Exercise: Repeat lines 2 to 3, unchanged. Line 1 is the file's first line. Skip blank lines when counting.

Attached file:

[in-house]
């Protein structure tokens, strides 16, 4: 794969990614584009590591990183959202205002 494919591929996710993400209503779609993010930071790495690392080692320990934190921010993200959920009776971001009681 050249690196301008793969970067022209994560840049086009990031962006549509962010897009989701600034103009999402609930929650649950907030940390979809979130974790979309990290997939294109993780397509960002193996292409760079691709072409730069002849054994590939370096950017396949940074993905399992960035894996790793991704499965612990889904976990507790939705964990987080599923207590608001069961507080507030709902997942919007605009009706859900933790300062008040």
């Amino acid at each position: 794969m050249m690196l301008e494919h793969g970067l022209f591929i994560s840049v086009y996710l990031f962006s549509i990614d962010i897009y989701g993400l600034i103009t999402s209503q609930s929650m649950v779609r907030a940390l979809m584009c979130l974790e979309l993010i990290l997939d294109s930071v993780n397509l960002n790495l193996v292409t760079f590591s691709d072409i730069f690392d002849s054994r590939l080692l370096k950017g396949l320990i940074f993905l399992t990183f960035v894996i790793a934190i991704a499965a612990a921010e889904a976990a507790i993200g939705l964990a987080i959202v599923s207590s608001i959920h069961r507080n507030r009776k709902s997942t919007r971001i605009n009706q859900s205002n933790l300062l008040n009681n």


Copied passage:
């Protein structure tokens, strides 16, 4: 794969990614584009590591990183959202205002 494919591929996710993400209503779609993010930071790495690392080692320990934190921010993200959920009776971001009681 050249690196301008793969970067022209994560840049086009990031962006549509962010897009989701600034103009999402609930929650649950907030940390979809979130974790979309990290997939294109993780397509960002193996292409760079691709072409730069002849054994590939370096950017396949940074993905399992960035894996790793991704499965612990889904976990507790939705964990987080599923207590608001069961507080507030709902997942919007605009009706859900933790300062008040």
């Amino acid at each position: 794969m050249m690196l301008e494919h793969g970067l022209f591929i994560s840049v086009y996710l990031f962006s549509i990614d962010i897009y989701g993400l600034i103009t999402s209503q609930s929650m649950v779609r907030a940390l979809m584009c979130l974790e979309l993010i990290l997939d294109s930071v993780n397509l960002n790495l193996v292409t760079f590591s691709d072409i730069f690392d002849s054994r590939l080692l370096k950017g396949l320990i940074f993905l399992t990183f960035v894996i790793a934190i991704a499965a612990a921010e889904a976990a507790i993200g939705l964990a987080i959202v599923s207590s608001i959920h069961r507080n507030r009776k709902s997942t919007r971001i605009n009706q859900s205002n933790l300062l008040n009681n």